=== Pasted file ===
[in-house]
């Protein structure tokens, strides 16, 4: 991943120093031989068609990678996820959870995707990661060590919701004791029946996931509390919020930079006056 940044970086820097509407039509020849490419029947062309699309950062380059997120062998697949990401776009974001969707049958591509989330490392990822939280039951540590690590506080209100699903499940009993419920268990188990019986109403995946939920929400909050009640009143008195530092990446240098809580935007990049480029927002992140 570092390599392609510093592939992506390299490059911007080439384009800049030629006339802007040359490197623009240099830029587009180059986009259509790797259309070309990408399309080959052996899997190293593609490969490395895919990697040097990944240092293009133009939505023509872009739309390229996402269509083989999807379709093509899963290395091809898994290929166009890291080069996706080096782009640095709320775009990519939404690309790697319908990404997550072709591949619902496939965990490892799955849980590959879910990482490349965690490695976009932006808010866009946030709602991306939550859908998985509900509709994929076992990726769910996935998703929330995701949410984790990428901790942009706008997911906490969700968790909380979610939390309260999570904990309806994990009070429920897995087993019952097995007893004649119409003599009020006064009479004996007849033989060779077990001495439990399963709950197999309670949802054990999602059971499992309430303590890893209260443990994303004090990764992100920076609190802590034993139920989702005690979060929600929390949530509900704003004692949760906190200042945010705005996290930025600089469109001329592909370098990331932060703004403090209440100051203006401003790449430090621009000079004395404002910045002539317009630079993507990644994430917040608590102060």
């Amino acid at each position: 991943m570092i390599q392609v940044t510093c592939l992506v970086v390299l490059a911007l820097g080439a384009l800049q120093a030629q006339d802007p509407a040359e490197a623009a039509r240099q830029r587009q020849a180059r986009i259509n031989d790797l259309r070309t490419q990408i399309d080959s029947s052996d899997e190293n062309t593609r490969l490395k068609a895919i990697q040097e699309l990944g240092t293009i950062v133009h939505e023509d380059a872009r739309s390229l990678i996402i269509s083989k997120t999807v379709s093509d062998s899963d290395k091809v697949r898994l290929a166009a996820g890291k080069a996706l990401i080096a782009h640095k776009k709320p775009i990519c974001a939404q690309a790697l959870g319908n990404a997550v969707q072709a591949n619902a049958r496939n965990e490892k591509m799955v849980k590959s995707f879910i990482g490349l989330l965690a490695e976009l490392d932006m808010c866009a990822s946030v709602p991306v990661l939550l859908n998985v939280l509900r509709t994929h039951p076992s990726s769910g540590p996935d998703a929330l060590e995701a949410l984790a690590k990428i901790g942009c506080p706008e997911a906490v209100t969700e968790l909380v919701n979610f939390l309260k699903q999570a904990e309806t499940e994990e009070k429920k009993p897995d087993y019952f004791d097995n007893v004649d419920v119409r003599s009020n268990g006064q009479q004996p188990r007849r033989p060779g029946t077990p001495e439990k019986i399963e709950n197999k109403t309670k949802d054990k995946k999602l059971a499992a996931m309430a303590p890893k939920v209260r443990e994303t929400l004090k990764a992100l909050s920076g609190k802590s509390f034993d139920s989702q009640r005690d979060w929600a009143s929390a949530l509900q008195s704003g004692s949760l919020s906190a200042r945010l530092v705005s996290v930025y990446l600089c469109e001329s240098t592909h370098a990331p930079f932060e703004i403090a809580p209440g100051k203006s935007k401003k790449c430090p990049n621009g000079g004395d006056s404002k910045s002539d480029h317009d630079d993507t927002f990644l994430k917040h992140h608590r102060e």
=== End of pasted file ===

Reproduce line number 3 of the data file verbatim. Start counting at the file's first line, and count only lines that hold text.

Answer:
């Amino acid at each position: 991943m570092i390599q392609v940044t510093c592939l992506v970086v390299l490059a911007l820097g080439a384009l800049q120093a030629q006339d802007p509407a040359e490197a623009a039509r240099q830029r587009q020849a180059r986009i259509n031989d790797l259309r070309t490419q990408i399309d080959s029947s052996d899997e190293n062309t593609r490969l490395k068609a895919i990697q040097e699309l990944g240092t293009i950062v133009h939505e023509d380059a872009r739309s390229l990678i996402i269509s083989k997120t999807v379709s093509d062998s899963d290395k091809v697949r898994l290929a166009a996820g890291k080069a996706l990401i080096a782009h640095k776009k709320p775009i990519c974001a939404q690309a790697l959870g319908n990404a997550v969707q072709a591949n619902a049958r496939n965990e490892k591509m799955v849980k590959s995707f879910i990482g490349l989330l965690a490695e976009l490392d932006m808010c866009a990822s946030v709602p991306v990661l939550l859908n998985v939280l509900r509709t994929h039951p076992s990726s769910g540590p996935d998703a929330l060590e995701a949410l984790a690590k990428i901790g942009c506080p706008e997911a906490v209100t969700e968790l909380v919701n979610f939390l309260k699903q999570a904990e309806t499940e994990e009070k429920k009993p897995d087993y019952f004791d097995n007893v004649d419920v119409r003599s009020n268990g006064q009479q004996p188990r007849r033989p060779g029946t077990p001495e439990k019986i399963e709950n197999k109403t309670k949802d054990k995946k999602l059971a499992a996931m309430a303590p890893k939920v209260r443990e994303t929400l004090k990764a992100l909050s920076g609190k802590s509390f034993d139920s989702q009640r005690d979060w929600a009143s929390a949530l509900q008195s704003g004692s949760l919020s906190a200042r945010l530092v705005s996290v930025y990446l600089c469109e001329s240098t592909h370098a990331p930079f932060e703004i403090a809580p209440g100051k203006s935007k401003k790449c430090p990049n621009g000079g004395d006056s404002k910045s002539d480029h317009d630079d993507t927002f990644l994430k917040h992140h608590r102060e």